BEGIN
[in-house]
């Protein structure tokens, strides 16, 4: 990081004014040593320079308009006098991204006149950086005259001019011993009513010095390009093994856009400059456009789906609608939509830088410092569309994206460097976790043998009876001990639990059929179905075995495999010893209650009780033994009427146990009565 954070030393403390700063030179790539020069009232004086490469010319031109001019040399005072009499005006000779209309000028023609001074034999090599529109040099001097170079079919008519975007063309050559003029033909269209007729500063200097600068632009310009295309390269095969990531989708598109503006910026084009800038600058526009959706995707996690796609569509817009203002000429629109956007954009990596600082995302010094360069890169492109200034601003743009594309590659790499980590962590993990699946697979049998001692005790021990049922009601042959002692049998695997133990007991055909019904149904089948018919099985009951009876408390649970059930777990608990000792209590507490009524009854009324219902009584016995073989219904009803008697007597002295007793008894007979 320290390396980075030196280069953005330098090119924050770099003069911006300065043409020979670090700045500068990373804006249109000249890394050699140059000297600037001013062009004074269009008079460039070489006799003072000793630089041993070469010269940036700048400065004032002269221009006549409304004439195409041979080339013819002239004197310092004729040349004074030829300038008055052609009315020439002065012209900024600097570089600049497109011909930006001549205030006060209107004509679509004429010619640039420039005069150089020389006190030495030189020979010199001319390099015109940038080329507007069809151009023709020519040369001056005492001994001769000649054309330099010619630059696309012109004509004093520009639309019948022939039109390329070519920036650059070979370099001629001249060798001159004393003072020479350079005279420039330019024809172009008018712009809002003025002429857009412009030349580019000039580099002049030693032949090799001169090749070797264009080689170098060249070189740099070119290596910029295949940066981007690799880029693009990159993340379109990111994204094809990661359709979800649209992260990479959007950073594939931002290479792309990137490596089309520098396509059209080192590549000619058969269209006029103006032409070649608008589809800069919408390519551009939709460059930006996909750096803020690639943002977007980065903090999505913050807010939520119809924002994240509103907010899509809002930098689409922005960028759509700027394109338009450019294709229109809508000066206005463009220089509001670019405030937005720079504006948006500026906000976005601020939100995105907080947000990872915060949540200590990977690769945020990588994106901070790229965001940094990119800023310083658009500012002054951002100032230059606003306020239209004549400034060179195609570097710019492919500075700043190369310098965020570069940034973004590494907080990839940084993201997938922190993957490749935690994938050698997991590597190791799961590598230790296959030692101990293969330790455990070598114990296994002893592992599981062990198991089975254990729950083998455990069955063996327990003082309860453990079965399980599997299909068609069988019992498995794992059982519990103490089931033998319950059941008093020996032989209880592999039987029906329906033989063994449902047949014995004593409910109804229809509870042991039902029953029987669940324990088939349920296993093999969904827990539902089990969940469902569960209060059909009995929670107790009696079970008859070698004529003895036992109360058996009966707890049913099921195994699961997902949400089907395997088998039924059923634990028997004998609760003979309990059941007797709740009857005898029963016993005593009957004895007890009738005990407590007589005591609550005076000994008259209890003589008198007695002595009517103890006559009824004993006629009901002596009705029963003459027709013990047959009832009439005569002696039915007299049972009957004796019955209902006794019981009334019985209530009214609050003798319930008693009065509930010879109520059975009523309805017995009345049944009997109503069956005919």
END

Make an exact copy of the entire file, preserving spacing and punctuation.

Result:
[in-house]
């Protein structure tokens, strides 16, 4: 990081004014040593320079308009006098991204006149950086005259001019011993009513010095390009093994856009400059456009789906609608939509830088410092569309994206460097976790043998009876001990639990059929179905075995495999010893209650009780033994009427146990009565 954070030393403390700063030179790539020069009232004086490469010319031109001019040399005072009499005006000779209309000028023609001074034999090599529109040099001097170079079919008519975007063309050559003029033909269209007729500063200097600068632009310009295309390269095969990531989708598109503006910026084009800038600058526009959706995707996690796609569509817009203002000429629109956007954009990596600082995302010094360069890169492109200034601003743009594309590659790499980590962590993990699946697979049998001692005790021990049922009601042959002692049998695997133990007991055909019904149904089948018919099985009951009876408390649970059930777990608990000792209590507490009524009854009324219902009584016995073989219904009803008697007597002295007793008894007979 320290390396980075030196280069953005330098090119924050770099003069911006300065043409020979670090700045500068990373804006249109000249890394050699140059000297600037001013062009004074269009008079460039070489006799003072000793630089041993070469010269940036700048400065004032002269221009006549409304004439195409041979080339013819002239004197310092004729040349004074030829300038008055052609009315020439002065012209900024600097570089600049497109011909930006001549205030006060209107004509679509004429010619640039420039005069150089020389006190030495030189020979010199001319390099015109940038080329507007069809151009023709020519040369001056005492001994001769000649054309330099010619630059696309012109004509004093520009639309019948022939039109390329070519920036650059070979370099001629001249060798001159004393003072020479350079005279420039330019024809172009008018712009809002003025002429857009412009030349580019000039580099002049030693032949090799001169090749070797264009080689170098060249070189740099070119290596910029295949940066981007690799880029693009990159993340379109990111994204094809990661359709979800649209992260990479959007950073594939931002290479792309990137490596089309520098396509059209080192590549000619058969269209006029103006032409070649608008589809800069919408390519551009939709460059930006996909750096803020690639943002977007980065903090999505913050807010939520119809924002994240509103907010899509809002930098689409922005960028759509700027394109338009450019294709229109809508000066206005463009220089509001670019405030937005720079504006948006500026906000976005601020939100995105907080947000990872915060949540200590990977690769945020990588994106901070790229965001940094990119800023310083658009500012002054951002100032230059606003306020239209004549400034060179195609570097710019492919500075700043190369310098965020570069940034973004590494907080990839940084993201997938922190993957490749935690994938050698997991590597190791799961590598230790296959030692101990293969330790455990070598114990296994002893592992599981062990198991089975254990729950083998455990069955063996327990003082309860453990079965399980599997299909068609069988019992498995794992059982519990103490089931033998319950059941008093020996032989209880592999039987029906329906033989063994449902047949014995004593409910109804229809509870042991039902029953029987669940324990088939349920296993093999969904827990539902089990969940469902569960209060059909009995929670107790009696079970008859070698004529003895036992109360058996009966707890049913099921195994699961997902949400089907395997088998039924059923634990028997004998609760003979309990059941007797709740009857005898029963016993005593009957004895007890009738005990407590007589005591609550005076000994008259209890003589008198007695002595009517103890006559009824004993006629009901002596009705029963003459027709013990047959009832009439005569002696039915007299049972009957004796019955209902006794019981009334019985209530009214609050003798319930008693009065509930010879109520059975009523309805017995009345049944009997109503069956005919």